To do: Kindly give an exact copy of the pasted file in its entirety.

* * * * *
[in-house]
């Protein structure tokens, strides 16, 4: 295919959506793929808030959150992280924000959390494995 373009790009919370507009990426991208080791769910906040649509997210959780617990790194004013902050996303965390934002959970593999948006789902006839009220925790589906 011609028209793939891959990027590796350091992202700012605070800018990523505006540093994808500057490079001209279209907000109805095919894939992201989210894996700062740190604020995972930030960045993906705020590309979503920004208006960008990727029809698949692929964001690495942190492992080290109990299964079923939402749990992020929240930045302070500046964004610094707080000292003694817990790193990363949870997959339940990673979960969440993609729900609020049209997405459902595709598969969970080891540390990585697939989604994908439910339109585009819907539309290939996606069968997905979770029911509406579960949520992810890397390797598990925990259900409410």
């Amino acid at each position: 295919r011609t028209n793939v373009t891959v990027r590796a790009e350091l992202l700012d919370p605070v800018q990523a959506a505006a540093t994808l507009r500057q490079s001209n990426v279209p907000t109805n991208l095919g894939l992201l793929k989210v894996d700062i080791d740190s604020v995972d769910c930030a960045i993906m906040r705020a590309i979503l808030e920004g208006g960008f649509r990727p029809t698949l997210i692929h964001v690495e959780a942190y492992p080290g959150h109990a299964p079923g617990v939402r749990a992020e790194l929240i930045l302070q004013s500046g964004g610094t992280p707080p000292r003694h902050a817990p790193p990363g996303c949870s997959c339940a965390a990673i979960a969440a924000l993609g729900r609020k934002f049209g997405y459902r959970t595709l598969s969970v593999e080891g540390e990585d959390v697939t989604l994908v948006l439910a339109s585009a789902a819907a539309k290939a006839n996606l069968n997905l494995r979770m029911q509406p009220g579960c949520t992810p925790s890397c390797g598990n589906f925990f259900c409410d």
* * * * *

[in-house]
């Protein structure tokens, strides 16, 4: 295919959506793929808030959150992280924000959390494995 373009790009919370507009990426991208080791769910906040649509997210959780617990790194004013902050996303965390934002959970593999948006789902006839009220925790589906 011609028209793939891959990027590796350091992202700012605070800018990523505006540093994808500057490079001209279209907000109805095919894939992201989210894996700062740190604020995972930030960045993906705020590309979503920004208006960008990727029809698949692929964001690495942190492992080290109990299964079923939402749990992020929240930045302070500046964004610094707080000292003694817990790193990363949870997959339940990673979960969440993609729900609020049209997405459902595709598969969970080891540390990585697939989604994908439910339109585009819907539309290939996606069968997905979770029911509406579960949520992810890397390797598990925990259900409410």
């Amino acid at each position: 295919r011609t028209n793939v373009t891959v990027r590796a790009e350091l992202l700012d919370p605070v800018q990523a959506a505006a540093t994808l507009r500057q490079s001209n990426v279209p907000t109805n991208l095919g894939l992201l793929k989210v894996d700062i080791d740190s604020v995972d769910c930030a960045i993906m906040r705020a590309i979503l808030e920004g208006g960008f649509r990727p029809t698949l997210i692929h964001v690495e959780a942190y492992p080290g959150h109990a299964p079923g617990v939402r749990a992020e790194l929240i930045l302070q004013s500046g964004g610094t992280p707080p000292r003694h902050a817990p790193p990363g996303c949870s997959c339940a965390a990673i979960a969440a924000l993609g729900r609020k934002f049209g997405y459902r959970t595709l598969s969970v593999e080891g540390e990585d959390v697939t989604l994908v948006l439910a339109s585009a789902a819907a539309k290939a006839n996606l069968n997905l494995r979770m029911q509406p009220g579960c949520t992810p925790s890397c390797g598990n589906f925990f259900c409410d």